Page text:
I don't even know these. I dare not say I can link lists

The most detailed and easy to understand linked list in the whole network

As soon as I was a sophomore, the school stuffed me with a data structure. c linguistics is still confused. People are directly stupid when they come into contact with data structures. The teacher is full of conceptual theory. It's true. Teachers who teach data structures will default that students learn c well. First, this and that. After that, they will ask you to understand a linked list code and then imitate. They won't say where the core of a data structure is, how a data structure is formed, and where the logical thinking of writing a data structure is, How to start to complete a data structure code.

The interesting way of linked list

What is a linked list. The book says: use a group of arbitrary storage units to store the data elements of the linear table (this group of storage units can be continuous or discontinuous). Therefore, in order to represent the logical relationship between each data element ai and its direct subsequent data element ai+1, for the data element ai, in addition to storing its own information, it is also necessary to store an information indicating its direct subsequent (i.e. the location of direct subsequent storage). These two parts of information form the storage image of data element ai, which is called node. It includes two domains: the domain in which data element information is stored is called data domain; The field that stores the direct subsequent storage location is called the pointer field. The information stored in the pointer field is called a pointer or chain. n nodes are linked into a linked list.

Seems to understand, but it's still a little vague. To understand is to know that there are several nodes, and then connect them. My teacher said the same thing. He also drew a picture on the blackboard and made an example of a train carriage. I really understand. It's just a few pieces connected. It seems that I know a little about how to connect several nodes, but I don't know. I know it is connected with a pointer. My teacher also told me to point to another node with a pointer. I really understand. It's not like I'm holding a stick to point to you. finished. This is the linked list. The core of the linked list is finished. We all understand the truth. We can read and listen, but how can the code represent the linked list?

In fact, the essence of linked list is not connection at all, but the management of some or some data in memory.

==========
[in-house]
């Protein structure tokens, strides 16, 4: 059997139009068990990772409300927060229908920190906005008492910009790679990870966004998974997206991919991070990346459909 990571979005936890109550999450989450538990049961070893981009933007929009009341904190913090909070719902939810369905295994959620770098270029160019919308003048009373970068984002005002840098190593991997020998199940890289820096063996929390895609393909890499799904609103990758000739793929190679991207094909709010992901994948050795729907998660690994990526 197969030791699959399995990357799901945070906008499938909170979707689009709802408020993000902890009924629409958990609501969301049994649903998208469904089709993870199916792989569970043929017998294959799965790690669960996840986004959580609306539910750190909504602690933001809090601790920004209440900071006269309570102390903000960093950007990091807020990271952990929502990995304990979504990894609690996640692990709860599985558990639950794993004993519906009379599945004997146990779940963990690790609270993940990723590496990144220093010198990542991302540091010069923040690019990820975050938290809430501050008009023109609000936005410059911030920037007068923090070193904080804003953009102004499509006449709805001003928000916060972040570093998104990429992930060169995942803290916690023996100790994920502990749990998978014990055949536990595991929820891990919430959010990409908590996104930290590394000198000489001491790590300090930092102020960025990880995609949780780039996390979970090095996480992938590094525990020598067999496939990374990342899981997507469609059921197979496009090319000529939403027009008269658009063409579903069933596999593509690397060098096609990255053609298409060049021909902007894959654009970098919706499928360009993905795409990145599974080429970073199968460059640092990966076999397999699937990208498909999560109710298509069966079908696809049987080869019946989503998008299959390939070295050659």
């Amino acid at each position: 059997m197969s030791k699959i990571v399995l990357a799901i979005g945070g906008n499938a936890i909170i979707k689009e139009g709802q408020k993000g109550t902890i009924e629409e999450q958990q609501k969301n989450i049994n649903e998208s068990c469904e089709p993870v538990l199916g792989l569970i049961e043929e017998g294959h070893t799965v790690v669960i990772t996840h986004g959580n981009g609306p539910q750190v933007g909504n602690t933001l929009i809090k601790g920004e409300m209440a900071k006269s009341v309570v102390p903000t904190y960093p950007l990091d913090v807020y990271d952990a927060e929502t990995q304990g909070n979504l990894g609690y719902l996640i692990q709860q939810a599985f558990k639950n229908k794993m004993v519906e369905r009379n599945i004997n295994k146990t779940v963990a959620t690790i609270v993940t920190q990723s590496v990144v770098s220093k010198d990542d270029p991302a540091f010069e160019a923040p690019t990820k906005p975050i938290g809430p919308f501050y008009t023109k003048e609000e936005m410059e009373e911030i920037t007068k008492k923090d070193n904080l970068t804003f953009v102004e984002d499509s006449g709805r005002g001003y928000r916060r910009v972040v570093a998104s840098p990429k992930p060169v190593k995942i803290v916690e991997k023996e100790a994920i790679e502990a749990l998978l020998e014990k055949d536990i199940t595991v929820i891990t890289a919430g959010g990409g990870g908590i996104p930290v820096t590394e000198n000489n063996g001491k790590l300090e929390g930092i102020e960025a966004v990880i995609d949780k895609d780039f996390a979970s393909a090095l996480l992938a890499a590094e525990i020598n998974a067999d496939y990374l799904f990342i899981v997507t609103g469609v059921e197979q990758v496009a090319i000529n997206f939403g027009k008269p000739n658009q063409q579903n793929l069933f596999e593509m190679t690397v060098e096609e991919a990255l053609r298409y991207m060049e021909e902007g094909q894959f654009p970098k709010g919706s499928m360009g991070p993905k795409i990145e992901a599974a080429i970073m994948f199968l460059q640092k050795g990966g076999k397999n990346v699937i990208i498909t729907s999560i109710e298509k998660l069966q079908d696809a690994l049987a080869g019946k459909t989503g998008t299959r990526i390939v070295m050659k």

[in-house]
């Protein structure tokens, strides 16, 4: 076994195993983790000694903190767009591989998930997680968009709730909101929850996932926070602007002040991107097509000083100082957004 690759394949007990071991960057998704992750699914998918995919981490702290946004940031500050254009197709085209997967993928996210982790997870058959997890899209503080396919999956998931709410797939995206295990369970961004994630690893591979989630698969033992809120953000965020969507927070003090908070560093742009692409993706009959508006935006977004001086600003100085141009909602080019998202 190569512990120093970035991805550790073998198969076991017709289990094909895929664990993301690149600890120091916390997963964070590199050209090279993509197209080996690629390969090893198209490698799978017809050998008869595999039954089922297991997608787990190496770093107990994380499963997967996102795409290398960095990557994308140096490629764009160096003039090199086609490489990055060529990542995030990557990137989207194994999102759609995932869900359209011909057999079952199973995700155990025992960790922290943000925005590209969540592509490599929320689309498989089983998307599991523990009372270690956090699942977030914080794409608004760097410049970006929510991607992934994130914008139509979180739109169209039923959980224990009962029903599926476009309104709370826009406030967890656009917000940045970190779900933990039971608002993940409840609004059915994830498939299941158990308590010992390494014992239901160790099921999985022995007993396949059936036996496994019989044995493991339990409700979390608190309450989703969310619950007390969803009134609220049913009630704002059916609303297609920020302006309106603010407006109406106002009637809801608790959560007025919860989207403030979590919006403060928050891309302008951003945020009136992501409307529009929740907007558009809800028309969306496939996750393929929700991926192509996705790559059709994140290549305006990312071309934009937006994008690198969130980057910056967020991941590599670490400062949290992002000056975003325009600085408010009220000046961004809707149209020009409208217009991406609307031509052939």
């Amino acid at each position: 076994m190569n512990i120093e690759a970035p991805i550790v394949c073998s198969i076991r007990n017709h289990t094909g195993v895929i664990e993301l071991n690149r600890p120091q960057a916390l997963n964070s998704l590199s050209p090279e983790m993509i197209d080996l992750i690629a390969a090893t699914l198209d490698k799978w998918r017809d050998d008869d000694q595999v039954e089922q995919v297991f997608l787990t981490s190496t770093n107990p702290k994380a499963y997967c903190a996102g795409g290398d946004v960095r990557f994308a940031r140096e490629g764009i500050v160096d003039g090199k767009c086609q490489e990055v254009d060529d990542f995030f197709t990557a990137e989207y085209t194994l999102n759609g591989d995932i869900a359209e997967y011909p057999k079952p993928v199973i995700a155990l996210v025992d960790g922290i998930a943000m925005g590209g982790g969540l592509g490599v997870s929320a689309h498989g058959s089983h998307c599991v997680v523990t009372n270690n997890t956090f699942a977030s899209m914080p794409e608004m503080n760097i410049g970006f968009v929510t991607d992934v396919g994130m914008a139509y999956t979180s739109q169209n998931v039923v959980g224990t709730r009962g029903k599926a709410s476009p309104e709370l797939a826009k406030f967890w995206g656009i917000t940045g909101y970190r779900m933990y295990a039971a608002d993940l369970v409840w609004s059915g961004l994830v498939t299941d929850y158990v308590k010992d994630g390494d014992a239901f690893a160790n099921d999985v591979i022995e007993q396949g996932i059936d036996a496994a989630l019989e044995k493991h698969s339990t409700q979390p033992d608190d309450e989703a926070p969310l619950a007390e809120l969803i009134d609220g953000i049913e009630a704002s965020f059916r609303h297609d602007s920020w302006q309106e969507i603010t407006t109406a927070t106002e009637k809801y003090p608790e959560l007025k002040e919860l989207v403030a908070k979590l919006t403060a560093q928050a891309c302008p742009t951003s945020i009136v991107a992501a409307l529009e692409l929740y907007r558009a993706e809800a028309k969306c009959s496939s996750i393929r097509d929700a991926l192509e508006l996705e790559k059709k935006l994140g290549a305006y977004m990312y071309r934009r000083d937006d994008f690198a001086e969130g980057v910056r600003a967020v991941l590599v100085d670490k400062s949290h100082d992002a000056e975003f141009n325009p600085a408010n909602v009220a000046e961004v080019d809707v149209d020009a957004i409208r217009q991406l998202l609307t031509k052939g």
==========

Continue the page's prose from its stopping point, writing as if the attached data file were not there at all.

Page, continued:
When I started learning c, my teacher told me to define a variable with some data type (such as int). The meaning of data type is to apply for memory, such as an int 32-bit, a long long 64 bit, etc. It's easy to recite. Isn't that the memory size? If there is a variable, we can store the data in this variable. Note that this is a variable. What can a variable do? Can a variable only store one and one kind of data, but what if I want to store multiple data? What should I do? At this time, many people can think of arrays. OK. I define an array in the main function. How big is it? In the main function, define whether the memory requested by the variable is in the stack or in the heap? Is the definition in the function in the stack? What is the maximum memory in that stack? In fact, I don't know, but there is a standard stack called the system stack. The maximum memory of the system stack is 8MB, that is, 2 million integer data. If it is greater than 2 million, the stack will explode. However, if I want to define 10 million, there will not be 10 million memory in the stack, but it can be in the heap. Under the guarantee of memory, you can constantly apply for memory in the heap. An array is constantly applied for memory. What is this? Isn't this a sequential table? If you say that an array is a sequential table, I still have room to reject it. Why, if the size of an array is determined as soon as you are born, just as you are specified to be only one meter high, what is your feeling? This obviously loses the meaning of data storage. What is the meaning of data storage? For example, in an English dictionary, I want to save all the word explanations of the dictionary into the computer memory. Do I save one word instead of explaining how many can only be saved.